Di-hydrogen monoxide threat

Dangerousd fluidUnited Nations delegates in the resort city of Cancun, Mexico tried to protect us from the perils of climate change and global warming.

During the conference, a group of enterprising college students students working for the environmental group CFACT convinced UN delegates to sign a petition to ban di-hydrogen monoxide.

They documented their efforts on YouTube, according to John Stossel over at Fox News.

The sales pitch said the dangerous substance, which contributes to the greenhouse effect, is the major substance in acid rain, and is fatal if inhaled.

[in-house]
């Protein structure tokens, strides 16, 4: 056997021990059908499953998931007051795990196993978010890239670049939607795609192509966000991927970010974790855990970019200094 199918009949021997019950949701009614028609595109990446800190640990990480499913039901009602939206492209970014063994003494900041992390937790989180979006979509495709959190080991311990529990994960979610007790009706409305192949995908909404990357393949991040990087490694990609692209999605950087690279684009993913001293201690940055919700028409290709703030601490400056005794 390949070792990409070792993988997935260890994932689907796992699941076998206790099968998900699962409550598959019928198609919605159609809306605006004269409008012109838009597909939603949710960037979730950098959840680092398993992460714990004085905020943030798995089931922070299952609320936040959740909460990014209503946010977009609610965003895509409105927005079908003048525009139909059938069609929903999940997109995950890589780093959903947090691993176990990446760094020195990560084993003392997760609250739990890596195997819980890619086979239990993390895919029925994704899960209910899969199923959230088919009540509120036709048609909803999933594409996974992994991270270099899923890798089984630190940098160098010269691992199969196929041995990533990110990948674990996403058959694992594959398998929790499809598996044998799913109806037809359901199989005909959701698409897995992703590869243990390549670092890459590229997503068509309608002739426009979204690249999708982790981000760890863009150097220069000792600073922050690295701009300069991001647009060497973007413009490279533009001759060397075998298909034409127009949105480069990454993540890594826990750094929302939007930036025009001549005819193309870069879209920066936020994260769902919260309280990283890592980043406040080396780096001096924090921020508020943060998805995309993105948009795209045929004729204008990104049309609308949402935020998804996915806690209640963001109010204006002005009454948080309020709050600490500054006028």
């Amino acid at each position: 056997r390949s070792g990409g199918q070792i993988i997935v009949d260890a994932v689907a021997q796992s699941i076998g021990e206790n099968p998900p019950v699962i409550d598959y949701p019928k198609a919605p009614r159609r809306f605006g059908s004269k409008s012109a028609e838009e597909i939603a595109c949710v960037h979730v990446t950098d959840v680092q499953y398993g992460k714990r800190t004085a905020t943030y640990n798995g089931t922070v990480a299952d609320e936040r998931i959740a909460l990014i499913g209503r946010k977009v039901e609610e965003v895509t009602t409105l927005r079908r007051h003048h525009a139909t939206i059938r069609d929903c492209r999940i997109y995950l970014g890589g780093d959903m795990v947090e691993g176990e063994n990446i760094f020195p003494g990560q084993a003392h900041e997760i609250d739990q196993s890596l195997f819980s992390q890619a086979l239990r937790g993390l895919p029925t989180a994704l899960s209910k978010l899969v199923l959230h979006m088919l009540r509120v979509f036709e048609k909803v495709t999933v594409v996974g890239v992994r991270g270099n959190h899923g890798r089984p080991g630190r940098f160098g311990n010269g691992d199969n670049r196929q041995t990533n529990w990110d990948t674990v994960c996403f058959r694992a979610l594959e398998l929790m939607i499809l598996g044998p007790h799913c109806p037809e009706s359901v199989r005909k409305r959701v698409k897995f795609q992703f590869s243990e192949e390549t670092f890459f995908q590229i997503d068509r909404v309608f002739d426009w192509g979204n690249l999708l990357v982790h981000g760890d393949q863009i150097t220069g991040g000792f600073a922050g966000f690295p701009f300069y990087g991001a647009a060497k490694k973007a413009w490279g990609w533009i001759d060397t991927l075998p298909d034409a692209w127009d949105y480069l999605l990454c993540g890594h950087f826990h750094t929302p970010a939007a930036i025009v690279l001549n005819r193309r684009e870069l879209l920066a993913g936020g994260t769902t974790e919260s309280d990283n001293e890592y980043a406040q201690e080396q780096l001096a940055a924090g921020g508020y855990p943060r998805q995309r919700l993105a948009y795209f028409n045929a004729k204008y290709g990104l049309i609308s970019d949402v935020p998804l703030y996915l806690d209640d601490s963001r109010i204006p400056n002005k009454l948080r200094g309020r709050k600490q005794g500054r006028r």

Of course it's dangerous. That's why they have lifeguards at the beach to keep people from drowning in it. The guards also protect people from being killed by sharks swimming in dihydrogen monoxide.

That's right. It's water.

It's an old trick used to scare people with scientific words.

The students mounted the petition drive among delegates gathered around a water cooler. One signer paused during a student's pitch to get a cup of bottled water.